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Academics know the limitations of evaluations that fall short of what is required to infer causality. If an evaluation fails to eliminate or minimize biases, the program has a weak claim to success. Put simply, “bias” in this context refers to other explanations for attributing a success (or failure) to what is being evaluated than the program itself. Few evaluations are able to overcome all such biases and most good reviewers alertly spot them.
Tough reviews are never ignored. When sharply critical comments are received, it is likely a paper will be rejected. If it is not, it is often because another reviewer was less censorious. In such cases, authors are invited to submit a revision—with no promises of acceptance—and the decision is deferred. Occasionally, more than one revision is required. Final decisions are made by the editor alone, and although scientific merit is the most important consideration, it is not paramount. We strive to achieve a balance of topics, countries and disciplines, and to include papers that resonate with frontline workers.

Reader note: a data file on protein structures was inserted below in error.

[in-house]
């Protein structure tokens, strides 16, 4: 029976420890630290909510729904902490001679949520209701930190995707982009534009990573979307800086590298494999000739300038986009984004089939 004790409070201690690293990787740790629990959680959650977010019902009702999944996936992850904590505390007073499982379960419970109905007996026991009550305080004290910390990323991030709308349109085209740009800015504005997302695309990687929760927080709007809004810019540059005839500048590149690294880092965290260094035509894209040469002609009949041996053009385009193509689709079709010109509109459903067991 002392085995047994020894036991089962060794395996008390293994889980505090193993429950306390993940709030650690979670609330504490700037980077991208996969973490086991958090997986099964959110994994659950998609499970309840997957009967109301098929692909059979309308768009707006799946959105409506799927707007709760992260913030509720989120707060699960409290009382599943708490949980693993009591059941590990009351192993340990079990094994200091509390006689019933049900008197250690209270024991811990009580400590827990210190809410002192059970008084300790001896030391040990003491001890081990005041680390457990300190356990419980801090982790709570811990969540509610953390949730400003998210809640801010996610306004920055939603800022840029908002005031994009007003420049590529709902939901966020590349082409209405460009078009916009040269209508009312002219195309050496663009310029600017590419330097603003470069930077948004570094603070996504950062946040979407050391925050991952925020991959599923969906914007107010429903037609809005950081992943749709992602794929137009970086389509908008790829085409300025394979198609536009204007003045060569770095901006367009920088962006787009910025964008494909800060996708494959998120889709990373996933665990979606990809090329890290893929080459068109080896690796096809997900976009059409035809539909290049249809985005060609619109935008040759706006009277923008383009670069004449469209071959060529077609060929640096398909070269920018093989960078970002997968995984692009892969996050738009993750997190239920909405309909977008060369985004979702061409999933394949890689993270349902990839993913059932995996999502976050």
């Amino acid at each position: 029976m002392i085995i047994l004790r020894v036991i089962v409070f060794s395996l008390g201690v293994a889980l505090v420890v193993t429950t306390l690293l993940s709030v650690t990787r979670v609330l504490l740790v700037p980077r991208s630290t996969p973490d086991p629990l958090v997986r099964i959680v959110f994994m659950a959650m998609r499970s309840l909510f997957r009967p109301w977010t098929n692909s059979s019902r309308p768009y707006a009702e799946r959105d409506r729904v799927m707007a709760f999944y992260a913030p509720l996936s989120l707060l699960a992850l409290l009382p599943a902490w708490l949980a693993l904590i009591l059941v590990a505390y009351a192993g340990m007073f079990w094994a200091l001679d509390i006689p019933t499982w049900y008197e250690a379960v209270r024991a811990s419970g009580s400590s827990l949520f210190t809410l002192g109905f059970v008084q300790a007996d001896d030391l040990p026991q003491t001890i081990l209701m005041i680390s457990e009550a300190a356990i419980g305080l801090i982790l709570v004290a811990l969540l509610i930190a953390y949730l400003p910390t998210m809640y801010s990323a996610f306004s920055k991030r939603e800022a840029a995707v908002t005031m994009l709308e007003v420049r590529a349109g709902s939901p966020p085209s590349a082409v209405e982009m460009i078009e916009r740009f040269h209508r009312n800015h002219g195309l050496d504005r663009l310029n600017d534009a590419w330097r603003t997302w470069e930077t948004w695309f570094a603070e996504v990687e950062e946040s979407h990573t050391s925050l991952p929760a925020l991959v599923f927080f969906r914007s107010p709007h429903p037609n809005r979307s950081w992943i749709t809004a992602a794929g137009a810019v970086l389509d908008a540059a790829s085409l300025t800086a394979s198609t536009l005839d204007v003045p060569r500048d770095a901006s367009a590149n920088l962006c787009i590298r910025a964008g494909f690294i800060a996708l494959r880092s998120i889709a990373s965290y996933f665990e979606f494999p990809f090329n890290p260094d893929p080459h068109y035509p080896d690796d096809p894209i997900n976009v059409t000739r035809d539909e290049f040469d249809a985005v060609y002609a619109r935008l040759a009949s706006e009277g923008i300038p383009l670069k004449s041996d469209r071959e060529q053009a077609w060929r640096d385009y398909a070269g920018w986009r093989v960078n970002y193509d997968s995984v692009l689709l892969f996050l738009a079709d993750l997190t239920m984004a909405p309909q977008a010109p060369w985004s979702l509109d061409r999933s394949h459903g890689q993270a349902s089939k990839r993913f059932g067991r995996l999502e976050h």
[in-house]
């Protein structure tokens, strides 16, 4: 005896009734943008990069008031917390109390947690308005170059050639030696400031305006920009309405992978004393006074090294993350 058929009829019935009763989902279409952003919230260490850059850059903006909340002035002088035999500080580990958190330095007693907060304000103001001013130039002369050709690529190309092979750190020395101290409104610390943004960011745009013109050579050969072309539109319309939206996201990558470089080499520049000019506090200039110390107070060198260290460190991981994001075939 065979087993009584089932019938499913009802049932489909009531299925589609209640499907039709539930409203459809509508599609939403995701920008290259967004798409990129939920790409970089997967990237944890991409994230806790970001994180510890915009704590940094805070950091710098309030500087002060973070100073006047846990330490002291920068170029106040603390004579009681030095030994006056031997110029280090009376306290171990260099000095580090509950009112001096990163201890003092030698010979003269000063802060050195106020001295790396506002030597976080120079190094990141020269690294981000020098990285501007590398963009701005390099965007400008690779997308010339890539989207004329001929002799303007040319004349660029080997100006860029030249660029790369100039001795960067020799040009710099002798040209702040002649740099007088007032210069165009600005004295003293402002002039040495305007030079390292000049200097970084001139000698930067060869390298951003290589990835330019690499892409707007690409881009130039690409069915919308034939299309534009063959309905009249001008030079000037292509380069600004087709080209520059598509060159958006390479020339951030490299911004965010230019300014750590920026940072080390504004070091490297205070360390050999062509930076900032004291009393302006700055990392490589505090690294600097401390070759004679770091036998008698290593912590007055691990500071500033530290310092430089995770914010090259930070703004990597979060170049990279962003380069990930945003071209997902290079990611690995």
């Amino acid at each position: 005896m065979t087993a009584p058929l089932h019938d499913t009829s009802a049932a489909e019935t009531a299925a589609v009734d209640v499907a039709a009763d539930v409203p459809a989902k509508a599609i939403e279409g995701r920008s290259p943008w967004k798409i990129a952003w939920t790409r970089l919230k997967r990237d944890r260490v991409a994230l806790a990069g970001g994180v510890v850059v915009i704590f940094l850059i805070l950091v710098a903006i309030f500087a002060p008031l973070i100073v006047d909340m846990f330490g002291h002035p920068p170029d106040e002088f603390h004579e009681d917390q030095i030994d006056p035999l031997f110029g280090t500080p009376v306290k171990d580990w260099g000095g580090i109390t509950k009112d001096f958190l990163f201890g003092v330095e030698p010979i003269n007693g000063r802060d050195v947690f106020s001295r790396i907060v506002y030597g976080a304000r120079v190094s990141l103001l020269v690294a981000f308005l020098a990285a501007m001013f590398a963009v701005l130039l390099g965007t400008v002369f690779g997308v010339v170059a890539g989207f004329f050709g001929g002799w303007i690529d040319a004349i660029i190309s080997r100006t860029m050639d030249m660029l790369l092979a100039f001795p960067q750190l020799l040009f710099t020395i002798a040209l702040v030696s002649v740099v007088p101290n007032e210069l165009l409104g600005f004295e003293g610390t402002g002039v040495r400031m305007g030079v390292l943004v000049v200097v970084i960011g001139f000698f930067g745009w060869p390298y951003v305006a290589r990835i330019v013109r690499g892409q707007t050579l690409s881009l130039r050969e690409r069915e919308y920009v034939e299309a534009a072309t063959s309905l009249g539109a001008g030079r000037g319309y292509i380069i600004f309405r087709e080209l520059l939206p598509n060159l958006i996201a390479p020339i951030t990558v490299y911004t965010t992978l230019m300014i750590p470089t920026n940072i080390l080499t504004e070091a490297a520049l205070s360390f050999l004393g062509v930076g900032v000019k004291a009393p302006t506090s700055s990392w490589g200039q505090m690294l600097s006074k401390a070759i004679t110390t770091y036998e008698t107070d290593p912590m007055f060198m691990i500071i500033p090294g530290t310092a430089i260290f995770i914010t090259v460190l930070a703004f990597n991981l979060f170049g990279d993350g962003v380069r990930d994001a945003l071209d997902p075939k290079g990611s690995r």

In this issue, three papers fall into this admittedly less than perfect category. None employ the best possible design for an evaluation. They appear, however, because on balance, it seemed that each presented approaches and other elements that could prove useful for others in similar situations. Although we have no intention of encouraging second rate research of any kind, it is important to acknowledge that good evaluation research is usually costly, time consuming, and may require expertise that is often difficult to find. To comment further and provide some guidance on how to balance these issues, Sue Gallagher has written an accompanying editorial.
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